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Camp Humphreys’ combat-support hospital is like a modern-day M.A.S.H

Camp Humphreys, South Korea (Dale Kowalewski)

Medical personnel at the home of the Eighth Army went back to their Korean War roots by setting up and running a field hospital during a recent exercise.

The 121st Combat Support Hospital is a collection of tents only a stone’s throw from where the massive new Brian Allgood Community Hospital is under construction at Camp Humphreys. The tent hospital, which stands year-round but comes to life twice a year, is the larger facility’s just-as-functional wartime brother.

“It’s not designed for training; it’s designed for real life,” Capt. Trevor Fitzgerald said of the field hospital. The 27-year-old from Guthrie, Okla., leads the 163 soldiers working there, including doctors from Hawaii and Washington state.

The 44-bed field CSH — pronounced “cash” — is a modern, well-equipped version of the old Mobile Army Surgical Hospital seen on the hit TV show “M.A.S.H.” It has two operating rooms, an emergency room, an MRI machine, a pharmacy and laboratories. Troops can set it up in 72 hours.

“If we were to transition to hostilities … the design is for the Eighth Army commander to be able to tell us to go and set up anywhere he likes us to,” Fitzgerald said.

The field hospital has a modular design that allows it to grow “like Lego” into a 240-bed facility with additional services such as laundry, food and chaplain support. The goal is to get wounded troops back into the fight or evacuate them from the peninsula, Fitzgerald said.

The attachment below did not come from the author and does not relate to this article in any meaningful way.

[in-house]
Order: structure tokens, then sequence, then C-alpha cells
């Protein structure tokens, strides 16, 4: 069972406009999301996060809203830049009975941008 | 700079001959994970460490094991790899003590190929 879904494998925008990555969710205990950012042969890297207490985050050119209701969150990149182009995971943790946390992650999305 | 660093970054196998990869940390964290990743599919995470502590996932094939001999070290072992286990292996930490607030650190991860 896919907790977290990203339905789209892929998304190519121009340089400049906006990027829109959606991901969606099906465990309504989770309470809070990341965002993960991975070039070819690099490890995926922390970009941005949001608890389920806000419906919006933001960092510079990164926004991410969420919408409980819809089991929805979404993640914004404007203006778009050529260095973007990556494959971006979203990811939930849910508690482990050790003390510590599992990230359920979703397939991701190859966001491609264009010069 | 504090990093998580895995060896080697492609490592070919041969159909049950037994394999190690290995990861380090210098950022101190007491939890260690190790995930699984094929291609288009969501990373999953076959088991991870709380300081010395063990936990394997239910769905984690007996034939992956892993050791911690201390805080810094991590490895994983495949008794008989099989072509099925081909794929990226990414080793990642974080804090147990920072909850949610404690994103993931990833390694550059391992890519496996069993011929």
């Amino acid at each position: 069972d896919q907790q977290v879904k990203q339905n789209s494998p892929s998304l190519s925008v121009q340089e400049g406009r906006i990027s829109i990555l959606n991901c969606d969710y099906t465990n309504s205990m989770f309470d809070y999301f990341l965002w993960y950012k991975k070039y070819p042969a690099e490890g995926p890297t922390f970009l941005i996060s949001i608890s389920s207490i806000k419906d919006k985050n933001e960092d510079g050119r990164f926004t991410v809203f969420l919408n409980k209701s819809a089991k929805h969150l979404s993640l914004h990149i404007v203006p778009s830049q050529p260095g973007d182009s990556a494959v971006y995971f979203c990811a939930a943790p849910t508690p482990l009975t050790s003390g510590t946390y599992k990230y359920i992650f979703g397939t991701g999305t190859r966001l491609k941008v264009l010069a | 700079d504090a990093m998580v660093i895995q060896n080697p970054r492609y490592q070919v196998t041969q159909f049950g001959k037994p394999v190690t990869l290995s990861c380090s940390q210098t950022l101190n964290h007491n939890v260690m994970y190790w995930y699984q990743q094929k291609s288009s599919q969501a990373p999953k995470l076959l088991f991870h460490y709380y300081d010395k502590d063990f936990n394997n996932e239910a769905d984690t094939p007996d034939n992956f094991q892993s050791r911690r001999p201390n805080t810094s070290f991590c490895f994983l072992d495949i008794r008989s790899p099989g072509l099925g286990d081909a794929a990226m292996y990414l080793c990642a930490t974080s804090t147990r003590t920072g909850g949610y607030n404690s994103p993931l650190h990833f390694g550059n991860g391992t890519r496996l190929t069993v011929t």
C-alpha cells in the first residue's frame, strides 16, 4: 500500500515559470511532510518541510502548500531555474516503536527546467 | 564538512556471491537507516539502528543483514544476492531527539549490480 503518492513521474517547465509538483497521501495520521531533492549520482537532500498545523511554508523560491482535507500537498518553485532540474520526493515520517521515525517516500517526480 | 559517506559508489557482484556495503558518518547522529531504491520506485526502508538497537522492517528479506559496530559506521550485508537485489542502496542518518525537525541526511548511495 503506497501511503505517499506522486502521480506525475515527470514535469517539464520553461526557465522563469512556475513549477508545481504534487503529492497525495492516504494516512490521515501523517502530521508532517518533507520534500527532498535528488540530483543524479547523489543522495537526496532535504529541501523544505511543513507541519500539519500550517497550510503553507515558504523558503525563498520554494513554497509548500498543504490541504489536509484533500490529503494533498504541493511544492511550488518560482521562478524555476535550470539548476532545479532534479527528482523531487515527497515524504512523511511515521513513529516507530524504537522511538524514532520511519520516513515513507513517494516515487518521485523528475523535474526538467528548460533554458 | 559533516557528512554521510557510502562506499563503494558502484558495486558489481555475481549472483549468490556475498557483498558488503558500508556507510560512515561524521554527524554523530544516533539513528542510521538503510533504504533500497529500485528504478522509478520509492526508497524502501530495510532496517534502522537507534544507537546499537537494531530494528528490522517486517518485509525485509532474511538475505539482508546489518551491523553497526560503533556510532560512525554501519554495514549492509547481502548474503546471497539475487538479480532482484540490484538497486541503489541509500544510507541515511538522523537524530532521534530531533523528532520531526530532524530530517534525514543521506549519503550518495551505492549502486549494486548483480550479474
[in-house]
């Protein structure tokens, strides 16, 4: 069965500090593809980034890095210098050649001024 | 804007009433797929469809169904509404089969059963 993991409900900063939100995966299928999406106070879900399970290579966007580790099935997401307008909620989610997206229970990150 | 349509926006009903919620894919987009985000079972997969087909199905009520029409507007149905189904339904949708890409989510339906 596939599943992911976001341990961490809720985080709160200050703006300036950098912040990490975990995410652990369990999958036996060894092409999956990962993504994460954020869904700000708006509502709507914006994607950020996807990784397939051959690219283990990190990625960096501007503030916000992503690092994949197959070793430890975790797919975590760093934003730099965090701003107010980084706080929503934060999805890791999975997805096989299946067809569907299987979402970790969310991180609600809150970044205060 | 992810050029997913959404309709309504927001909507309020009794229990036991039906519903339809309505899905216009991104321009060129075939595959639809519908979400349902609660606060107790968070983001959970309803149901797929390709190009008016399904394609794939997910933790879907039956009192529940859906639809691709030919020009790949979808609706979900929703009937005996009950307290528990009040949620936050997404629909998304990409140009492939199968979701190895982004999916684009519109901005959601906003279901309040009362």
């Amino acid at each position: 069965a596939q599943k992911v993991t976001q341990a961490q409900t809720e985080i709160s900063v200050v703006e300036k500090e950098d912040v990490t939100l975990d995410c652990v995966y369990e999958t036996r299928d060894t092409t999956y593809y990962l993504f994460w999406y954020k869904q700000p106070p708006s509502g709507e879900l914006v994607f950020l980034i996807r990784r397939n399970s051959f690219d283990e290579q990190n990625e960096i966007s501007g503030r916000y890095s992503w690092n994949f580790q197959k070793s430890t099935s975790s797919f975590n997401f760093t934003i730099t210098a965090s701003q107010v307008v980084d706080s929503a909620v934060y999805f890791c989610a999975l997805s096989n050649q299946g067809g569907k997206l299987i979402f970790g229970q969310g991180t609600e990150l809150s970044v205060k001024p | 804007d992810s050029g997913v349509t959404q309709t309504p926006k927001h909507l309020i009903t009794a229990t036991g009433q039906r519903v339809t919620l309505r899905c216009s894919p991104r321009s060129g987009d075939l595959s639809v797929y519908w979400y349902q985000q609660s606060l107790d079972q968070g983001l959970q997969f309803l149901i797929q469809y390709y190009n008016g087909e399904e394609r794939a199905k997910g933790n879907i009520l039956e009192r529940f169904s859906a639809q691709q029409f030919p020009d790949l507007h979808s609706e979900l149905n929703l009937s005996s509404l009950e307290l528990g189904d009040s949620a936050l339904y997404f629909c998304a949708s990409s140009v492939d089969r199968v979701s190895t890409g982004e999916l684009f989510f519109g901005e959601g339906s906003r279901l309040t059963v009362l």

Last month, medical personnel tested the hospital’s ability to cope with a mass-casualty event that emergency room doctor Capt. Stephanie Couch, 31, of Nashville, Tenn., called “controlled chaos.”

A dozen soldiers playing casualties with blown out innards and burnt faces arrived on ambulances and were immediately sent to a triage site where staff assessed the urgency and severity of their mock injuries.

In the emergency room, about 40 doctors and medics performed carefully choreographed routines as they attended to patients.

“There’s a bit of chaos going on at all times, but the primary focus for most people is, as long as they know their assigned role to their assigned bed, then they can ignore most of the chaos and they’re focusing on their personally-assigned tasks,” Couch said.

Maj. Alicia Williams, 36, of Woodbridge, Va., performed an actual lipoma removal on a volunteer during the exercise. She said she tried to block out all distractions while working.

“Your  focus is to make sure that person in front of you is OK and makes it,” she said. “Once you get them to their next destination, you just focus on the next patient and the next patient.”

There was some real stress during the two-hour drill just as there is with every exercise in Korea, said Williams, who has performed surgery on troops in Afghanistan.

“Even though it’s practice … when you’re closer to potential tension it feels a little bit more serious,” she said.


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